France will make wearing masks indoors compulsory from next week amid 'signs of a resurgence' of coronavirus.
Obligatory only on public transport until now, masks will also become mandatory in shops and other indoor places frequented by the public, Prime Minister Jean Castex said in the Senate.
It is not clear whether there will be any penalties for not wearing a mask.
The country's R rate - the number of people an infected person can pass the disease onto - is edging above one, health authorities warned last week.
Keeping the rate below 1 is considered key to easing lockdown because it means the outbreak is shrinking as not everyone who catches it passes it on.
In the latest official data, released Wednesday, France had seen 133 new coronavirus patients hospitalised in 24 hours, and 17 new admissions to intensive care.
France will make wearing masks indoors compulsory from next week after a rise in coronavirus cases
France has seen a total of 210,568 confirmed cases of the killer bug, and 30,123 deaths
This was down from a high of 4,281 people hospitalised in one day in April.
Health Minister Olivier Veran earlier noted 'weak signs of a resurgence' in the coronavirus epidemic that has claimed over 30,000 lives in France to date.
'We are witnessing in certain hospitals in Paris weak signs of an epidemic resurgence, which is why I urge the French to remain particularly vigilant, active, against the virus,' he told public radio.
Veran said an uptick in hospital admissions and telephone calls to emergency services were indicators, not yet worrying, that require 'special attention' to the possibility of an epidemic upturn.
Obligatory only on public transport until now, masks will also become mandatory in shops and other indoor places frequented by the public, Prime Minister Jean Castex said in the Senate (pictured today)
France has all but emerged from a weeks-long countrywide lockdown to contain the Covid-19 epidemic, which placed immense pressure on its hospital system.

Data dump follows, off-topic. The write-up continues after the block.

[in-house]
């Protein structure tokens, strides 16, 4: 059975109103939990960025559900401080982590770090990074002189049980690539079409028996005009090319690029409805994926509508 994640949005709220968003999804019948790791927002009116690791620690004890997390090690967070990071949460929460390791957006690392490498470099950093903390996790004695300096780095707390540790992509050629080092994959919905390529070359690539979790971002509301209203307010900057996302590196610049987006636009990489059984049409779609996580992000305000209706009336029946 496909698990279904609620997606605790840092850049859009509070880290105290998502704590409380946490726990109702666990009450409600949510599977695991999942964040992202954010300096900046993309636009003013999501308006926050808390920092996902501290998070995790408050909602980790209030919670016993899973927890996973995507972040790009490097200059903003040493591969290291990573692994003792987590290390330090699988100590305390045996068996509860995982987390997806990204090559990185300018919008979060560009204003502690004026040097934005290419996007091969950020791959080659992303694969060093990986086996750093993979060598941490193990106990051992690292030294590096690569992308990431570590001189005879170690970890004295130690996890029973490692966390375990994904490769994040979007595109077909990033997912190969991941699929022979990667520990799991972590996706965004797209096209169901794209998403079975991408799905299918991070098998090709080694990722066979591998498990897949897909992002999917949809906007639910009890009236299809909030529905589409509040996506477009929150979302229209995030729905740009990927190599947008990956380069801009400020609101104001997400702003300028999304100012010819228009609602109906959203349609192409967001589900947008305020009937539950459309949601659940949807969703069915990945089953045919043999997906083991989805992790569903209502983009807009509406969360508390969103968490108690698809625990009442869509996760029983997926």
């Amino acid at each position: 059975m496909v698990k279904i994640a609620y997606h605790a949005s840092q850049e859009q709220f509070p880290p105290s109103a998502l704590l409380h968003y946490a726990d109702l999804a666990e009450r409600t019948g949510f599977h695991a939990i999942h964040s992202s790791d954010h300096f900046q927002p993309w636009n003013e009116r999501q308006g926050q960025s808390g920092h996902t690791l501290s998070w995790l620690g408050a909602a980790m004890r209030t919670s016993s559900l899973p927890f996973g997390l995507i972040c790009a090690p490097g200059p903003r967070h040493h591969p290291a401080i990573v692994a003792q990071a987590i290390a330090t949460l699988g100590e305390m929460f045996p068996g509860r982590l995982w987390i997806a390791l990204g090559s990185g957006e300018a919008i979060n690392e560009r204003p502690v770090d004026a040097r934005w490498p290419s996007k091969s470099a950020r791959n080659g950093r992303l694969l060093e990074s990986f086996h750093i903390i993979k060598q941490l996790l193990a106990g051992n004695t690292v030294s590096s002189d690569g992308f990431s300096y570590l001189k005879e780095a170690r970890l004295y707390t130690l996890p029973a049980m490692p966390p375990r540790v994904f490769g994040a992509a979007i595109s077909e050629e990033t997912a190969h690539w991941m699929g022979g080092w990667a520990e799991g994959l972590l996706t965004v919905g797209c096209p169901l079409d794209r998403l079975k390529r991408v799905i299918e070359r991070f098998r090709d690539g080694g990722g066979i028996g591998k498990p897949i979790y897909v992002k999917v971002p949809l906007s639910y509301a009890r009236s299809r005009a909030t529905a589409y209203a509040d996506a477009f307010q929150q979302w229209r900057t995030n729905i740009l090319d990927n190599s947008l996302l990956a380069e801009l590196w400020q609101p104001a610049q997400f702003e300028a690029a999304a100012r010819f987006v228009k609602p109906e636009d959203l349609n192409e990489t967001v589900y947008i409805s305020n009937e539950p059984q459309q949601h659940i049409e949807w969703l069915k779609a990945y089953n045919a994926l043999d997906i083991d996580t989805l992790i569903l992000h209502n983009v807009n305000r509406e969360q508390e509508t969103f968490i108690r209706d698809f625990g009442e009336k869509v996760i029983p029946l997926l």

While the stay-at-home orders helped flatten the infection curve, it caused what Castex described Thursday as 'the most severe recession since the creation of the national accounts'.
France's economic contraction for 2020 is predicted to be about 11 percent, he said.
While most businesses in France have reopened, some group activities remain restricted and the government has appealed to its citizens to behave responsibly to prevent a damaging second infection wave.
On Tuesday, President Emmanuel Macron (pictured yesterday) said masks should become compulsory in public places with effect from August 1
France, like many other countries, counselled against mask-wearing at the start of the epidemic, urging members of the public to reserve limited masks for healthcare workers.
The country has since embarked on a mass production campaign, and on Tuesday, President Emmanuel Macron said masks should become compulsory in public places with effect from August 1.
The announcement was widely welcomed even though some questioned the need for a two-week delay.
Castex said Thursday that an August 1 start date appeared 'late' to many, and announced 'the decree will enter into force next week.'
Regarding mask-wearing in office buildings, the premier said employers will need to consider 'an evolution of health protocols governing the activities concerned.'
France has seen a total of 210,568 confirmed cases of the killer bug, and 30,123 deaths.
Authorities in the northwestern French region of Mayenne today ordered people to start wearing face masks after a rise of coronavirus infections there.
France, like many other countries, counselled against mask-wearing at the start of the epidemic, urging members of the public to reserve limited masks for healthcare workers (visitors wearing face masks in Disneyland Paris)
The Mayenne prefecture said masks would be compulsory in its main city Laval as well as five other municipalities.
French health minister Olivier Veran told France Inter radio: 'In Mayenne, the situation is problematic today.'
Up to now, France has required people to wear face coverings on public transport and in public spaces where social distancing is not possible, but has not mandated the wearing of masks in shops.